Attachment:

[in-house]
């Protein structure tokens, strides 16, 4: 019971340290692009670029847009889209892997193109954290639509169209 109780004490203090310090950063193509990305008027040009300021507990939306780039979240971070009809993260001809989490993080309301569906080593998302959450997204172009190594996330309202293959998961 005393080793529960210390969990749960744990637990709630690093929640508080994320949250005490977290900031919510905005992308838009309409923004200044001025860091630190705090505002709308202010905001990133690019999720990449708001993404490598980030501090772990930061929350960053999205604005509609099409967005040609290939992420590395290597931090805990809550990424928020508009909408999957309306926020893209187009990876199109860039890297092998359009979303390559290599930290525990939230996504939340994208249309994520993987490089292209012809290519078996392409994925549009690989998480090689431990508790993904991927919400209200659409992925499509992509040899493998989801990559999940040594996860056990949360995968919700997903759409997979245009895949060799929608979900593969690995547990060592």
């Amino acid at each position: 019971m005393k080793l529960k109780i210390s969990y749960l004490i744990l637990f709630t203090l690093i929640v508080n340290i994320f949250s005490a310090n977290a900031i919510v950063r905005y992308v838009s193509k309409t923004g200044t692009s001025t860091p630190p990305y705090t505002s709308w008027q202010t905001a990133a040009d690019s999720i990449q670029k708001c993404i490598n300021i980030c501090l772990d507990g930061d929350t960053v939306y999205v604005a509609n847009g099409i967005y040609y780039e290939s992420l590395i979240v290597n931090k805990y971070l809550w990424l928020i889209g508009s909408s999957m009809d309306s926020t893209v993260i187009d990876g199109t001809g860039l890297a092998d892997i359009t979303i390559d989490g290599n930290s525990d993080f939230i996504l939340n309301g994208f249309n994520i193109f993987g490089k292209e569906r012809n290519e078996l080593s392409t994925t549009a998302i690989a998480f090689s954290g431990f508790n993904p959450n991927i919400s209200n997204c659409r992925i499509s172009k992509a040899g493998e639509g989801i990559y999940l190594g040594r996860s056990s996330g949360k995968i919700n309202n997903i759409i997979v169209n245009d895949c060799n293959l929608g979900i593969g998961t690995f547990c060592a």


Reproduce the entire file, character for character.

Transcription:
[in-house]
């Protein structure tokens, strides 16, 4: 019971340290692009670029847009889209892997193109954290639509169209 109780004490203090310090950063193509990305008027040009300021507990939306780039979240971070009809993260001809989490993080309301569906080593998302959450997204172009190594996330309202293959998961 005393080793529960210390969990749960744990637990709630690093929640508080994320949250005490977290900031919510905005992308838009309409923004200044001025860091630190705090505002709308202010905001990133690019999720990449708001993404490598980030501090772990930061929350960053999205604005509609099409967005040609290939992420590395290597931090805990809550990424928020508009909408999957309306926020893209187009990876199109860039890297092998359009979303390559290599930290525990939230996504939340994208249309994520993987490089292209012809290519078996392409994925549009690989998480090689431990508790993904991927919400209200659409992925499509992509040899493998989801990559999940040594996860056990949360995968919700997903759409997979245009895949060799929608979900593969690995547990060592």
């Amino acid at each position: 019971m005393k080793l529960k109780i210390s969990y749960l004490i744990l637990f709630t203090l690093i929640v508080n340290i994320f949250s005490a310090n977290a900031i919510v950063r905005y992308v838009s193509k309409t923004g200044t692009s001025t860091p630190p990305y705090t505002s709308w008027q202010t905001a990133a040009d690019s999720i990449q670029k708001c993404i490598n300021i980030c501090l772990d507990g930061d929350t960053v939306y999205v604005a509609n847009g099409i967005y040609y780039e290939s992420l590395i979240v290597n931090k805990y971070l809550w990424l928020i889209g508009s909408s999957m009809d309306s926020t893209v993260i187009d990876g199109t001809g860039l890297a092998d892997i359009t979303i390559d989490g290599n930290s525990d993080f939230i996504l939340n309301g994208f249309n994520i193109f993987g490089k292209e569906r012809n290519e078996l080593s392409t994925t549009a998302i690989a998480f090689s954290g431990f508790n993904p959450n991927i919400s209200n997204c659409r992925i499509s172009k992509a040899g493998e639509g989801i990559y999940l190594g040594r996860s056990s996330g949360k995968i919700n309202n997903i759409i997979v169209n245009d895949c060799n293959l929608g979900i593969g998961t690995f547990c060592a």